|The first excerpt represents the element of Air. It speaks of mental influences and the process of thought, and is drawn from Polly of the Circus by Margaret Mayo:
of picturesque houses in the little business towns of the Middle
West, and at last he passed away, leaving his son only the burden
of his financial failure and an ardent desire to succeed at the
profession in which his father had fared so badly. The hopeless,
defeated look on the departed man's face had always haunted the
boy, who was artist enough to feel his father's genius
intuitively, and human enough to resent the injustice of his
Douglas's mother had suffered so much because of the impractical
efforts of her husband, that she discouraged the early tendencies
of the son toward drawing and mathematics and tried to direct his
|The second excerpt represents the element of Fire. It speaks of emotional influences and base passions, and is drawn from Faraday as a Discoverer by John Tyndall:
be. The small bubbles are oxygen, and their smallness is due to the
perfect cleanness of the surface on which they are liberated.
The hydrogen adhering to the other electrode swells into large bubbles,
which rise in much slower succession; but when the current is reversed,
the hydrogen is liberated upon the cleansed wire, and then its bubbles
also become small.
Footnotes to Chapter 5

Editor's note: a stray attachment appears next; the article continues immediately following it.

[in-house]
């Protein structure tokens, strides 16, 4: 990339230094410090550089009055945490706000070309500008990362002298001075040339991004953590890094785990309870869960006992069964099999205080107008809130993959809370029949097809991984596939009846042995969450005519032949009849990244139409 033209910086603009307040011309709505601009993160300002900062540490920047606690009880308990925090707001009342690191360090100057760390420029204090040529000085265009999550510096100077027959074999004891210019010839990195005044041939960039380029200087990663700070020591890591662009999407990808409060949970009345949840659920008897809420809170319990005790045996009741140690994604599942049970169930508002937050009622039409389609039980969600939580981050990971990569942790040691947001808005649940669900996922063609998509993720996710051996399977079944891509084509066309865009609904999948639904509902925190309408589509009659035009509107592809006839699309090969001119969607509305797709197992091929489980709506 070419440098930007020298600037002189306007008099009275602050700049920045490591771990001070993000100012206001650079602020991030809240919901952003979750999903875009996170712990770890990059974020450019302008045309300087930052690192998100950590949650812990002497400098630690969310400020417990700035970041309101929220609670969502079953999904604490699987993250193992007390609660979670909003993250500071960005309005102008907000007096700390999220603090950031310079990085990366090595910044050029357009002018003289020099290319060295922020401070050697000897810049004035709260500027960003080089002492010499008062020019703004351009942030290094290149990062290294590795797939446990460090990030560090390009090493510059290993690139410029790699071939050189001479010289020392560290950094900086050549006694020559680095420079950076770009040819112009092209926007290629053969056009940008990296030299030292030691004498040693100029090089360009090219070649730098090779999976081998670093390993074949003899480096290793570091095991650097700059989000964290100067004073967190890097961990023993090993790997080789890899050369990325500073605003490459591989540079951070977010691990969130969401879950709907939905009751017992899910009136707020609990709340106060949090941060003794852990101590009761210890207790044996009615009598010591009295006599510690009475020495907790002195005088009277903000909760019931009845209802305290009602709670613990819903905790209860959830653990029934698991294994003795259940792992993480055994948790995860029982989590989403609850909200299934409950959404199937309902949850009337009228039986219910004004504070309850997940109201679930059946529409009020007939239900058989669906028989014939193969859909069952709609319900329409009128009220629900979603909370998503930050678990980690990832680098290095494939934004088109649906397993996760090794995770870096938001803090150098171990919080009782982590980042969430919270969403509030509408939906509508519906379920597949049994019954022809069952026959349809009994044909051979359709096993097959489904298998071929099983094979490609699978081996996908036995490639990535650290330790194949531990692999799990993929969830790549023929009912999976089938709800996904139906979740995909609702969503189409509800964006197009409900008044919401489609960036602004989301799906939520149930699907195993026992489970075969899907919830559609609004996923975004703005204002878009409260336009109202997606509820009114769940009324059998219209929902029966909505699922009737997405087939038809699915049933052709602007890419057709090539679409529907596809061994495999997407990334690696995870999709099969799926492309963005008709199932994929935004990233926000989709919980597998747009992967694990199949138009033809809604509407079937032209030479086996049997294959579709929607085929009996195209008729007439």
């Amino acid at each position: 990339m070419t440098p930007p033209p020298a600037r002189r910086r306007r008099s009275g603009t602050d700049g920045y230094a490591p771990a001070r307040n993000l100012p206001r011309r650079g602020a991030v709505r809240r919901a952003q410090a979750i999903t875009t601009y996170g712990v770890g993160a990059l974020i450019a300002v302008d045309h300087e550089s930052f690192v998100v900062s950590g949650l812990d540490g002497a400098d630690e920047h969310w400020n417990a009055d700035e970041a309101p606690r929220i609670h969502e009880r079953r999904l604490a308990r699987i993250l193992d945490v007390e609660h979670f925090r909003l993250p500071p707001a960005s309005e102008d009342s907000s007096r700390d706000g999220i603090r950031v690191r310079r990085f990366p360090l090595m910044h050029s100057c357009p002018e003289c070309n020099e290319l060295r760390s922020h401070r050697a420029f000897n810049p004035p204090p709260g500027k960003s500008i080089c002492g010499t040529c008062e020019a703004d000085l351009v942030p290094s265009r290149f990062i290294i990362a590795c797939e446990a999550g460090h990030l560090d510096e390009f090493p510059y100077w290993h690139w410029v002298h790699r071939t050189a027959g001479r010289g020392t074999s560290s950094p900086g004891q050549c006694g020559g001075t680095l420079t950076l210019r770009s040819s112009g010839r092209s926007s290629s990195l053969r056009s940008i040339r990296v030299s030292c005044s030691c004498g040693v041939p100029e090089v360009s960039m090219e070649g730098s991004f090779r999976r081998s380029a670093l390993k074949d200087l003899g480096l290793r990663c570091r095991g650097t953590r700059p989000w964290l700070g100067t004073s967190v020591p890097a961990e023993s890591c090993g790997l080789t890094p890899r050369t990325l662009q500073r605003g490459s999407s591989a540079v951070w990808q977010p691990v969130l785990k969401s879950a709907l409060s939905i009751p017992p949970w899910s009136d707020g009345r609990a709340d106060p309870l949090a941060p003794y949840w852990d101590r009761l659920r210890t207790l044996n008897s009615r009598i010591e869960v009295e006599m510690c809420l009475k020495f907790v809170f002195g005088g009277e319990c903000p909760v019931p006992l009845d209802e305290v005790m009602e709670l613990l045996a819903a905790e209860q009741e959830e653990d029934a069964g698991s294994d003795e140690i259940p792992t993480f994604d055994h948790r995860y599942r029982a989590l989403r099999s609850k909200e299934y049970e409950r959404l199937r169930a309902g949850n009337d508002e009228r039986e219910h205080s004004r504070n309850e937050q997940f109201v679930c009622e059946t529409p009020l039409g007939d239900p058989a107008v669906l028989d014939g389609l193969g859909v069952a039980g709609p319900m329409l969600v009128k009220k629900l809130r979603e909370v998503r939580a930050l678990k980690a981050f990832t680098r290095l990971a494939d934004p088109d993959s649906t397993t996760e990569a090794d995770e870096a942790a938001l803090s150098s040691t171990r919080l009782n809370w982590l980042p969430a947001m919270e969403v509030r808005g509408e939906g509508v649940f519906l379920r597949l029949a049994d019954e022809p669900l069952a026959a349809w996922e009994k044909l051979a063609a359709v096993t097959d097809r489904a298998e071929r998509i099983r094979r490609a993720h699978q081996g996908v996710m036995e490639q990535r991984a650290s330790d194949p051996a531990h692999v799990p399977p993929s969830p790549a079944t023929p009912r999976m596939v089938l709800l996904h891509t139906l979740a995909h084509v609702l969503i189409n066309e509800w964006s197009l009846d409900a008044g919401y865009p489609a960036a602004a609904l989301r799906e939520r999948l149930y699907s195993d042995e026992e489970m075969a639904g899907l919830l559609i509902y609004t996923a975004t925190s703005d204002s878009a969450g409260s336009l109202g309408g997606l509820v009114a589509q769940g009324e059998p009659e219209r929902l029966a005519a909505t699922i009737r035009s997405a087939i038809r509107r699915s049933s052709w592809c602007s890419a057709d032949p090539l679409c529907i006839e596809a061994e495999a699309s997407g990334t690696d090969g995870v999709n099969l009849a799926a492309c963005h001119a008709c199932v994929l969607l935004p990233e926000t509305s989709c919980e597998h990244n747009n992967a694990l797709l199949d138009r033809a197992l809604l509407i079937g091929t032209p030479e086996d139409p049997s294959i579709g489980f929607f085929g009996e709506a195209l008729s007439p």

Buff finds the quantity of electricity associated with one
milligramme of hydrogen in water to be equal to 45,480 charges of a
Leyden jar, with a height of 480 millimetres, and a diameter of 160
millimetres. Weber and Kohlrausch have calculated that, if the
|The third excerpt represents the element of Water. It speaks of pure spiritual influences and feelings of love, and is drawn from Margret Howth: A Story of To-day by Rebecca Harding Davis:
angel perfect, be the fault mine or hers? The child Margret,
with her sudden tears, and laughter, and angry heats, is gone,--I
killed her, I think,--gone long ago. I will not take in place of
her this worn, pale ghost, who wears clothes as chilly as if she
came from the dead, and stands alone, as ghosts do."
She stood a little way off, her great brown eyes flashing with
tears. It was so strange a joy to find herself cared for, when
she had believed she was old and hard: the very idle jesting made
her youth and happiness real to her. Holmes saw that with his
quick tact. He flung playfully a crimson shawl that lay there
about her white neck.
Margret Howth: A Story of To-day
|The fourth excerpt represents the element of Earth. It speaks of physical influences and the impact of the unseen on the visible world, and is drawn from Through the Looking-Glass by Lewis Carroll:
Of course the first thing to do was to make a grand survey of
the country she was going to travel through. `It's something
very like learning geography,' thought Alice, as she stood on
tiptoe in hopes of being able to see a little further.
`Principal rivers--there ARE none. Principal mountains--I'm
on the only one, but I don't think it's got any name. Principal
towns--why, what ARE those creatures, making honey down there?
They can't be bees--nobody ever saw bees a mile off, you know--'
and for some time she stood silent, watching one of them that
was bustling about among the flowers, poking its proboscis into
Through the Looking-Glass